New York, NY — As our nation ages and a caregiver shortage looms, will technology be able to bridge the gap? That is one of many big questions about the future of healthcare addressed in a new report from Ipsos.
Americans are hopeful that their health and healthcare system will improve in the next decade, according to a global study conducted as part of the Ipsos What the Future report. But like in many nations, they are concerned about rising costs. Across 27 countries, people in newly advanced economies are more positive about their future health prospects than those in Western nations.
Health insurance is a key cost center for Americans and more than half of Americans (58%) would be willing to pay at least a little more so everyone in the U.S. has adequate health insurance. However, 41% would pay nothing additional.
This edition of What the Future includes exclusive, new survey data, including more than 30,000 interviews around the world with deeper dives in the U.S. and Canada. That data is coupled with discussions with experts from IBM/Watson, MIT, patient advocate and cellist Zoë Keating and the Milken Institute to explore “big questions” that companies should be asking about the future of their industries. Genetic Genealogist CeCe Moore discusses the privacy concerns around consumer DNA testing. Also, Dan Ariely and Ipsos’ Namika Sagara show how behavioral science can help us lead healthier lives. This issue of What the Future focuses on healthcare but has broad implications for other industries as well.
A key theme is the growing demand for caregiving. The U.S. is on track for its seniors to outnumber children by 2035. It’s already happened in Canada. Although the U.S. is the top destination in the world for physician training, by 2030, the U.S. will face a shortage by as many as 120,000 doctors. This will put create more demand for people to care more for themselves and as caregivers in the future.
Additional findings from the report (available for download at gen-pop.com/wtf):
- Most Americans (57%) would be willing to share their personal medical data with academic and nonprofit researchers to develop better disease treatments or cures if they could be anonymous. Slightly fewer would share with corporate researchers (52%) and about a third (37%) would share with insurance companies.
- Half of U.S. adults would be interested in a mobile phone that worked only if they followed behaviors like eating well, exercising or taking medications on time.
- Two thirds of Americans (65%) are extremely or very concerned about insurance companies determining coverage based on their DNA.
- Nearly three of five American adults consider themselves in excellent to very good health. The majority are interested in using technology to make caregiving easier. That includes smart appliances and thermostats (65%), security monitoring (67%), vital statistic monitoring (88%)and video calling or intelligent voice automation (64%).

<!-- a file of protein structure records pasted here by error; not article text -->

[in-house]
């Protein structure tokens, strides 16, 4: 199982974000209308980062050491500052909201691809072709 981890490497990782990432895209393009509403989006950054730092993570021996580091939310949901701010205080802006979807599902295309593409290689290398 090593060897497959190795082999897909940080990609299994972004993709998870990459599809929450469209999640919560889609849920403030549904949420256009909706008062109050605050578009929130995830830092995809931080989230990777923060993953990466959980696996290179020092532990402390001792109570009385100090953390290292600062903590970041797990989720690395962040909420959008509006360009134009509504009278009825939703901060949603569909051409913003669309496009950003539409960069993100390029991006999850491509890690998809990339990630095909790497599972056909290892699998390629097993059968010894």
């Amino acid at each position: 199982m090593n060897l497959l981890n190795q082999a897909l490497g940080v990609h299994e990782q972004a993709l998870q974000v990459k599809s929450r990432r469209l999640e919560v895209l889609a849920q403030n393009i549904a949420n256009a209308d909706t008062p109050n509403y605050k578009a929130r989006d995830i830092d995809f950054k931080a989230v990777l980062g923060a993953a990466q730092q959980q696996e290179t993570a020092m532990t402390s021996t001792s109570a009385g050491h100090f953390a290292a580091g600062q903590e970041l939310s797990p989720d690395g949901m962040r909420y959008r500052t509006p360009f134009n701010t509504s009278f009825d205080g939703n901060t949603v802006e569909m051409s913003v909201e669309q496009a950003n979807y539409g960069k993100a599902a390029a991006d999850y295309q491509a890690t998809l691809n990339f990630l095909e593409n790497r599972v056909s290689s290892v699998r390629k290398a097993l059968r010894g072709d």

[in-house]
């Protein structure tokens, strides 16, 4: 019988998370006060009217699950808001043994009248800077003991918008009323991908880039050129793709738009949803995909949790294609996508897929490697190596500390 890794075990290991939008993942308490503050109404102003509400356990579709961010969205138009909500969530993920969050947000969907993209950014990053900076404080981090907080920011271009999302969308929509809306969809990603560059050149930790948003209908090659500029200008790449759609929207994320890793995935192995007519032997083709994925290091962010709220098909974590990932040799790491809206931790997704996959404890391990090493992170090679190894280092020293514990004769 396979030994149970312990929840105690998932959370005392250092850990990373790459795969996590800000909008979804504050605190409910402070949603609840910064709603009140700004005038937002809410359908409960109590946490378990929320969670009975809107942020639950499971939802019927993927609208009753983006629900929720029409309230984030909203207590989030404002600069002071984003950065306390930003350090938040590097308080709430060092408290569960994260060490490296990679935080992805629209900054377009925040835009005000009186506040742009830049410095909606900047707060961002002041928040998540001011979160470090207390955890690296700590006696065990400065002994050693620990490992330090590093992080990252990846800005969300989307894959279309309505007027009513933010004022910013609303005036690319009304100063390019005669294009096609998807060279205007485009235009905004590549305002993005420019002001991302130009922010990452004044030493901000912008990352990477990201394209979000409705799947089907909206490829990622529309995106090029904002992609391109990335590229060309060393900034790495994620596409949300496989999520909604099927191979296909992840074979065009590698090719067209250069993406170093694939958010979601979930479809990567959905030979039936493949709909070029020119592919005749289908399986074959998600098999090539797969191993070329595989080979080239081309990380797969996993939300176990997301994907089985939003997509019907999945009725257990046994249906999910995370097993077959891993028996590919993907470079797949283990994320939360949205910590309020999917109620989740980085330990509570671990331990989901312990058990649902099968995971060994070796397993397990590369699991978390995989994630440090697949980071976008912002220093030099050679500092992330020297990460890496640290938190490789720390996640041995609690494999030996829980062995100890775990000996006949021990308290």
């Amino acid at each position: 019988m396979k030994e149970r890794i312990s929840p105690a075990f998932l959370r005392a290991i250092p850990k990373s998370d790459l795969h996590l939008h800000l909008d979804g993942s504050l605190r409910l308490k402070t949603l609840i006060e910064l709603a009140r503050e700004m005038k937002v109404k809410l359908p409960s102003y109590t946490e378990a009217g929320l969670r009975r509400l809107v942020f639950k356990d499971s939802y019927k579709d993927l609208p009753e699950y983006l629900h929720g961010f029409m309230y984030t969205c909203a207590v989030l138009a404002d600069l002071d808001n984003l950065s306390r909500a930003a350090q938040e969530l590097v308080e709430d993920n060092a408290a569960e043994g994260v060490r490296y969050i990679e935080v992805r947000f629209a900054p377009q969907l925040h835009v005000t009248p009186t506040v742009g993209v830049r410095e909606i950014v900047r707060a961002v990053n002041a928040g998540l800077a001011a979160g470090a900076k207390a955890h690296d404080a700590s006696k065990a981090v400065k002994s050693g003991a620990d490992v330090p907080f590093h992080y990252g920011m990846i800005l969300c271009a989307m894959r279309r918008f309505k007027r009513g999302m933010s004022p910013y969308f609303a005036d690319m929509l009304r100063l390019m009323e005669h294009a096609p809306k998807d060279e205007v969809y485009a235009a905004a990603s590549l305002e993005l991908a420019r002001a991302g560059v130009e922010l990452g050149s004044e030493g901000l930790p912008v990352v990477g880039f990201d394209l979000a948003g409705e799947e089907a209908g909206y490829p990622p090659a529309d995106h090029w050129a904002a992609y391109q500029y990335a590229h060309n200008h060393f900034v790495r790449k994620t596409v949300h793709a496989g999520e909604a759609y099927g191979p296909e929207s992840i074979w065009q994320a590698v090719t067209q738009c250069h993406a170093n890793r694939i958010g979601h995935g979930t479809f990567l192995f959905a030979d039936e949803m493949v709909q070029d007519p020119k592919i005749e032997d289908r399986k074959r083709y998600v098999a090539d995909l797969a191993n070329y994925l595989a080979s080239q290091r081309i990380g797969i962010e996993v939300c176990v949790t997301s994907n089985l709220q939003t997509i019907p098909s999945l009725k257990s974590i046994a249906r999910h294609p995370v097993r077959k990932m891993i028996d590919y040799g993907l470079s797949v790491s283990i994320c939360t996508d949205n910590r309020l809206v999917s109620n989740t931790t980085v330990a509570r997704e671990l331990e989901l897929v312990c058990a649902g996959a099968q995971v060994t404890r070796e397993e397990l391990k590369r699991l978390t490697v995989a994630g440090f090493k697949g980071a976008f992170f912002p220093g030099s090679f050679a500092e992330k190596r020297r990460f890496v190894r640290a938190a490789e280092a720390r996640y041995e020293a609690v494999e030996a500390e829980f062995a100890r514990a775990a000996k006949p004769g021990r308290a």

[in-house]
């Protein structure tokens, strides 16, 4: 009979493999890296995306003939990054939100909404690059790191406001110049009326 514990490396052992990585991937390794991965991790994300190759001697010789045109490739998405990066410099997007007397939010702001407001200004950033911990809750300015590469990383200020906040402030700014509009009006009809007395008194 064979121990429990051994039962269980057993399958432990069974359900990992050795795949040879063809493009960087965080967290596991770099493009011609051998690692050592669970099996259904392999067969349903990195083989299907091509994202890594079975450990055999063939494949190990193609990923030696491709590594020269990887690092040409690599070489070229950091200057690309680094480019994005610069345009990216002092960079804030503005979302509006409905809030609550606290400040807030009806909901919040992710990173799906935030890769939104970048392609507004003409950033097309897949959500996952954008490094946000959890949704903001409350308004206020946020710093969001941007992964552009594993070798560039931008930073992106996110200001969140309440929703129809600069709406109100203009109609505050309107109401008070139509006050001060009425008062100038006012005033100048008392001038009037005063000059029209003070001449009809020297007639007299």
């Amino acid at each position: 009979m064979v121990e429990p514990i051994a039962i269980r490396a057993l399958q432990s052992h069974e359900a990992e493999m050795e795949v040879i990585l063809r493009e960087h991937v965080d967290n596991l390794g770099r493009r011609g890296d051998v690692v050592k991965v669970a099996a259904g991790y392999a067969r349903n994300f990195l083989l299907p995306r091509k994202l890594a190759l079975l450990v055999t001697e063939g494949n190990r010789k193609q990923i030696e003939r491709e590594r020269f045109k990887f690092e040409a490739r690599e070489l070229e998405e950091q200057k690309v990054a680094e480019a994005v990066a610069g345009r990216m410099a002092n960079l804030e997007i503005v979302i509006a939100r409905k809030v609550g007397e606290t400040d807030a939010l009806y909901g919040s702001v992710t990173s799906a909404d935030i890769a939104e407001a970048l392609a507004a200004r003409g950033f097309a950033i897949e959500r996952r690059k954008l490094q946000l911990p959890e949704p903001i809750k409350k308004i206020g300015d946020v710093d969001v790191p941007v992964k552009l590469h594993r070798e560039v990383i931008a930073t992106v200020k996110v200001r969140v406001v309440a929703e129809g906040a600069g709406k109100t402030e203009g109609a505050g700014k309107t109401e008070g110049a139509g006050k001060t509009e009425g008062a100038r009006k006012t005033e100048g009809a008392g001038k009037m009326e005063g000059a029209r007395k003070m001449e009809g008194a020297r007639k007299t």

- Just 17% of people agree that the health care system in the U.S. is easy to navigate. Half of Americans would be interested in having a person or computer-based service to help them navigate the health care system.
- Two-thirds of Americans (64%) ranked national policies as least influential on their personal health.
- Four of five people like the idea of a universal computer-based system for gathering patient information.
Experts on the world’s aging population have sounded the alarm for years about a crisis in caregiving. This tsunami in health care is only just now in the initial stages. More people are caring for older and chronically ill loved ones. That will only increase as people age and healthcare gets ever more complex. More than 80% of people polled say the health care system already is too complicated.
About the Study
Wave one results are from an Ipsos survey conducted between May 17 and 21, 2018 among 1,890 U.S. adults. Wave two results are from an Ipsos survey conducted between June 6 and 8, 2018 among 2,007 U.S. adults.
Weighting was then employed to balance demographics to ensure that the sample's composition reflects that of the adult population according to Census data and to provide results intended to approximate the sample universe. The precision of Ipsos online polls is measured using a credibility interval. In this case, the poll is accurate to within ±2.5 percentage points, 19 times out of 20, had all citizens been polled. The credibility interval will be wider among subsets of the population. All sample surveys and polls may be subject to other sources of error, including, but not limited to coverage error, and measurement error. See www.ipsos.com/en-us for full datasets and methodology.
For more information on this news release, please contact:
Vice President, US, Social and Opinion Research
+1 778 373-5136
Editorial Director, North America
Ipsos is an independent market research company controlled and managed by research professionals. Founded in France in 1975, Ipsos has grown into a worldwide research group with a strong presence in all key markets. Ipsos ranks fourth in the global research industry.
With offices in 89 countries, Ipsos delivers insightful expertise across five research specializations: brand, advertising and media; customer loyalty; marketing; public affairs research; and survey management.
Ipsos researchers assess market potential and interpret market trends. They develop and build brands. They help clients build long-term relationships with their customers. They test advertising and study audience responses to various media and they measure public opinion around the globe.
Ipsos has been listed on the Paris Stock Exchange since 1999 and generated global revenues of €1,780.5 million in 2017.